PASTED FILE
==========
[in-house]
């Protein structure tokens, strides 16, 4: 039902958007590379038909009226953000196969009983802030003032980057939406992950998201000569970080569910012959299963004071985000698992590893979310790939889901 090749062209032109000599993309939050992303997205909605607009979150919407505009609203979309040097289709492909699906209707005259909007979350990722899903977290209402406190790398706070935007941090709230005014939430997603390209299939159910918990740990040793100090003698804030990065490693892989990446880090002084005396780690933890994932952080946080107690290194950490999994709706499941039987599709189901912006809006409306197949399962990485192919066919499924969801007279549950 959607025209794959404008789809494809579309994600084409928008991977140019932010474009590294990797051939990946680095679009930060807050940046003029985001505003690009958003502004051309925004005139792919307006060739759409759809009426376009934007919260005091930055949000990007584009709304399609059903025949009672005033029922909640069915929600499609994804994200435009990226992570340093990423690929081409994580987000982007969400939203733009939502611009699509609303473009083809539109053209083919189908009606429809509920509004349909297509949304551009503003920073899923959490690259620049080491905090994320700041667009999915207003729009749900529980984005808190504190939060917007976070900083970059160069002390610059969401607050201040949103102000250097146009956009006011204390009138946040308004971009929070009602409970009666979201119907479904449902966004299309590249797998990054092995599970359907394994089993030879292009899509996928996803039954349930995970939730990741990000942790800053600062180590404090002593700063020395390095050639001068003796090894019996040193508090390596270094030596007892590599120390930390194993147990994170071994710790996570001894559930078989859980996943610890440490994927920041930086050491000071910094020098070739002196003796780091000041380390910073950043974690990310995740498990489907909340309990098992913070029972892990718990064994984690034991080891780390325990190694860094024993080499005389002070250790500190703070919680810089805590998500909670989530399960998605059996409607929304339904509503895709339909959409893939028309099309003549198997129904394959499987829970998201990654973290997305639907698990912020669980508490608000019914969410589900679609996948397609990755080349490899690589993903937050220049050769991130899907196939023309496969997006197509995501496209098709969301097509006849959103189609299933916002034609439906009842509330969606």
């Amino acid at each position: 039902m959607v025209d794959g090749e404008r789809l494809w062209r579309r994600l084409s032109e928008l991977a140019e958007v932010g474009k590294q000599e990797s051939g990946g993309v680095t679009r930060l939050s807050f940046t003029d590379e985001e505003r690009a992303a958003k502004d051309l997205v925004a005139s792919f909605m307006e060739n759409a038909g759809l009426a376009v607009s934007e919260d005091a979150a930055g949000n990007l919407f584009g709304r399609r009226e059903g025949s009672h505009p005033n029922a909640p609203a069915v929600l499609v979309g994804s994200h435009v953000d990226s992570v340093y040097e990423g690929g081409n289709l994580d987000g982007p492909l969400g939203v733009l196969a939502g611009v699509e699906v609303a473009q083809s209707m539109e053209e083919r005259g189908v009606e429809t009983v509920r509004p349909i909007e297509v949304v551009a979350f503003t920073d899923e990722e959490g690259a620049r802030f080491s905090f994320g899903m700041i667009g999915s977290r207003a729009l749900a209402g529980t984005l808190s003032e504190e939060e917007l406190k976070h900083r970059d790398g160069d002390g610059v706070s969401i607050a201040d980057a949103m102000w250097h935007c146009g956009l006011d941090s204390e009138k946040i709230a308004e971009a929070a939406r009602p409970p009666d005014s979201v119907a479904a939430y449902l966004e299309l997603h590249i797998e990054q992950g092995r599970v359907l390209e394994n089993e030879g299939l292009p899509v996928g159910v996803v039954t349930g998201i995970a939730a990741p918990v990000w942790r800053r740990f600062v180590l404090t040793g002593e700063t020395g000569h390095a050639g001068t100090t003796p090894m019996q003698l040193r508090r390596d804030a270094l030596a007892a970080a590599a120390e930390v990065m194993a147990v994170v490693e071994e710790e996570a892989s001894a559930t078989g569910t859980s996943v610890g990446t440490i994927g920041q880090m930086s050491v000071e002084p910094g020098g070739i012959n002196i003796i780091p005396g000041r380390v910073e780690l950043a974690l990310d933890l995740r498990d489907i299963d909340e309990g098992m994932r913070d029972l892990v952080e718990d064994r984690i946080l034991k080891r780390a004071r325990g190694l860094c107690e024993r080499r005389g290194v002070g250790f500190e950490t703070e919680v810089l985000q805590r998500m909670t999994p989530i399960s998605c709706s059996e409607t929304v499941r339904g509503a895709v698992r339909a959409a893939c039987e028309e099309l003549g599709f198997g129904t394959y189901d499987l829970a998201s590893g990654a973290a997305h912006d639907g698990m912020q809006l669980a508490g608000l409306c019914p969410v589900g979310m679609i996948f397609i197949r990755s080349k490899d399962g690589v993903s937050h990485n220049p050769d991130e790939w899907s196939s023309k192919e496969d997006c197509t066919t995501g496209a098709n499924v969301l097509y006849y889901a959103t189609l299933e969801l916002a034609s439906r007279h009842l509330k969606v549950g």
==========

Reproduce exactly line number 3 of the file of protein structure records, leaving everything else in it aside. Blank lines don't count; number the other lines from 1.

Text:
């Amino acid at each position: 039902m959607v025209d794959g090749e404008r789809l494809w062209r579309r994600l084409s032109e928008l991977a140019e958007v932010g474009k590294q000599e990797s051939g990946g993309v680095t679009r930060l939050s807050f940046t003029d590379e985001e505003r690009a992303a958003k502004d051309l997205v925004a005139s792919f909605m307006e060739n759409a038909g759809l009426a376009v607009s934007e919260d005091a979150a930055g949000n990007l919407f584009g709304r399609r009226e059903g025949s009672h505009p005033n029922a909640p609203a069915v929600l499609v979309g994804s994200h435009v953000d990226s992570v340093y040097e990423g690929g081409n289709l994580d987000g982007p492909l969400g939203v733009l196969a939502g611009v699509e699906v609303a473009q083809s209707m539109e053209e083919r005259g189908v009606e429809t009983v509920r509004p349909i909007e297509v949304v551009a979350f503003t920073d899923e990722e959490g690259a620049r802030f080491s905090f994320g899903m700041i667009g999915s977290r207003a729009l749900a209402g529980t984005l808190s003032e504190e939060e917007l406190k976070h900083r970059d790398g160069d002390g610059v706070s969401i607050a201040d980057a949103m102000w250097h935007c146009g956009l006011d941090s204390e009138k946040i709230a308004e971009a929070a939406r009602p409970p009666d005014s979201v119907a479904a939430y449902l966004e299309l997603h590249i797998e990054q992950g092995r599970v359907l390209e394994n089993e030879g299939l292009p899509v996928g159910v996803v039954t349930g998201i995970a939730a990741p918990v990000w942790r800053r740990f600062v180590l404090t040793g002593e700063t020395g000569h390095a050639g001068t100090t003796p090894m019996q003698l040193r508090r390596d804030a270094l030596a007892a970080a590599a120390e930390v990065m194993a147990v994170v490693e071994e710790e996570a892989s001894a559930t078989g569910t859980s996943v610890g990446t440490i994927g920041q880090m930086s050491v000071e002084p910094g020098g070739i012959n002196i003796i780091p005396g000041r380390v910073e780690l950043a974690l990310d933890l995740r498990d489907i299963d909340e309990g098992m994932r913070d029972l892990v952080e718990d064994r984690i946080l034991k080891r780390a004071r325990g190694l860094c107690e024993r080499r005389g290194v002070g250790f500190e950490t703070e919680v810089l985000q805590r998500m909670t999994p989530i399960s998605c709706s059996e409607t929304v499941r339904g509503a895709v698992r339909a959409a893939c039987e028309e099309l003549g599709f198997g129904t394959y189901d499987l829970a998201s590893g990654a973290a997305h912006d639907g698990m912020q809006l669980a508490g608000l409306c019914p969410v589900g979310m679609i996948f397609i197949r990755s080349k490899d399962g690589v993903s937050h990485n220049p050769d991130e790939w899907s196939s023309k192919e496969d997006c197509t066919t995501g496209a098709n499924v969301l097509y006849y889901a959103t189609l299933e969801l916002a034609s439906r007279h009842l509330k969606v549950g």